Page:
Saturday, August 24, 2013

 
TEXAS ANTI-GAY MARRIAGE CONSTITUTIONAL PROVISION HEADED TO SUPREME COURT - OR NOT

"Sec. 32. MARRIAGE. (a) Marriage in this state shall consist only of the union of one man and one woman.
(b) This state or a political subdivision of this state may not create or recognize any legal status identical or similar to marriage."
 
The Texas Supreme Court has ordered further briefing of the issue in light of the two wins for gay marriage before the US Supreme Court.  The issue is - can a Texas court grant a divorce to a gay  couple legally married in another state?  The trial court said yes, and the court of appeals said no.
 
This is what will happen.  Based on the plain language of the Amendment the Texas Supreme Court will rule that all the Amendment does is define marriage in Texas, but does not address divorce.  They will do this to avoid the issue of the constitutionality of the Amendment.  The trial  court found the Amendment to violate the US Constitution.
 
By saying it only addresses whether you can marry in Texas, and not whether you can divorce in Texas, they avoid the constitutionality of the Amendment, while allowing the couple to divorce.
 
If they are dumb enough to say the Texas Amendment applies to divorce also, the US Supreme Court will take the case, and within 2 years gays will be getting married in Texas.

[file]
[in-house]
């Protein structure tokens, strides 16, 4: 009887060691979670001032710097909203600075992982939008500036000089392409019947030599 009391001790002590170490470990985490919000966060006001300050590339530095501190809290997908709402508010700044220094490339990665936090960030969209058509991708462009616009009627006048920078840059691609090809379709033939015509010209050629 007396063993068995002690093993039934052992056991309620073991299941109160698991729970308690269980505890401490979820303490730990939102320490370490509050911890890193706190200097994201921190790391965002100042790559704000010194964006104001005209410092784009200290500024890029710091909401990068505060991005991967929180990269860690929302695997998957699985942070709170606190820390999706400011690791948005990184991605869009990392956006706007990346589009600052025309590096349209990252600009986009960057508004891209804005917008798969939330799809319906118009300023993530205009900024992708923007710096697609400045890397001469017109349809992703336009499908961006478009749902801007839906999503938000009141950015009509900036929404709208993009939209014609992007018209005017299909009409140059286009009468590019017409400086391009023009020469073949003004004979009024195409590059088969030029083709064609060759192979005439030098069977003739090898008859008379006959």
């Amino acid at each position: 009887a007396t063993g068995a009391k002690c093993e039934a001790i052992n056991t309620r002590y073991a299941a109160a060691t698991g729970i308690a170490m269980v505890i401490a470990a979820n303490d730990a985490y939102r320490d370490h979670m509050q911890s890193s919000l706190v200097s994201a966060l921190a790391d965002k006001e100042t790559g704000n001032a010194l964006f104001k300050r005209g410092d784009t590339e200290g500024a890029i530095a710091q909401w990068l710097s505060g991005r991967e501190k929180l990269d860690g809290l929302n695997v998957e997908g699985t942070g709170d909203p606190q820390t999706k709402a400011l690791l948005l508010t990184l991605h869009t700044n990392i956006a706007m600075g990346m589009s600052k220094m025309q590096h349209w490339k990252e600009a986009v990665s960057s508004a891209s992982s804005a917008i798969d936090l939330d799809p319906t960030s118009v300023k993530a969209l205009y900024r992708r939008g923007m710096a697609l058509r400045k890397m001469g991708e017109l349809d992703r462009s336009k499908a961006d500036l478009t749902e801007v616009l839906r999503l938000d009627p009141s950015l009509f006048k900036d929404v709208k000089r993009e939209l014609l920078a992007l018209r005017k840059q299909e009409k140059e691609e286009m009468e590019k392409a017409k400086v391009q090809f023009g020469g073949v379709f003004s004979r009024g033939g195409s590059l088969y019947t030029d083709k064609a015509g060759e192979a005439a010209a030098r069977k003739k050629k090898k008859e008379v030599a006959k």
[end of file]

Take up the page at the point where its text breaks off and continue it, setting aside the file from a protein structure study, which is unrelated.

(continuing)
At this time the Department of Defense is granting 12 days leave to gay couples stationed in Texas to travel to Washington DC to get married.  Upon their return, they are being provided full benefits as a married military couple - housing, health care, commissary privileges etc.
 
I think the next area to be applied to Texas will be its benefits to veterans. The Hazewood Act is the perfect case to humiliate Texas on the issue because Texas is in effect discriminating against active military personnel and veterans.  Under Hazelwood if the spouse of child meet the basic requirements they are entitled to 150 credits hours of free education at any state institution of higher education.  A gay spouse needs to apply for the benefit, be denied, and then sue in federal court.

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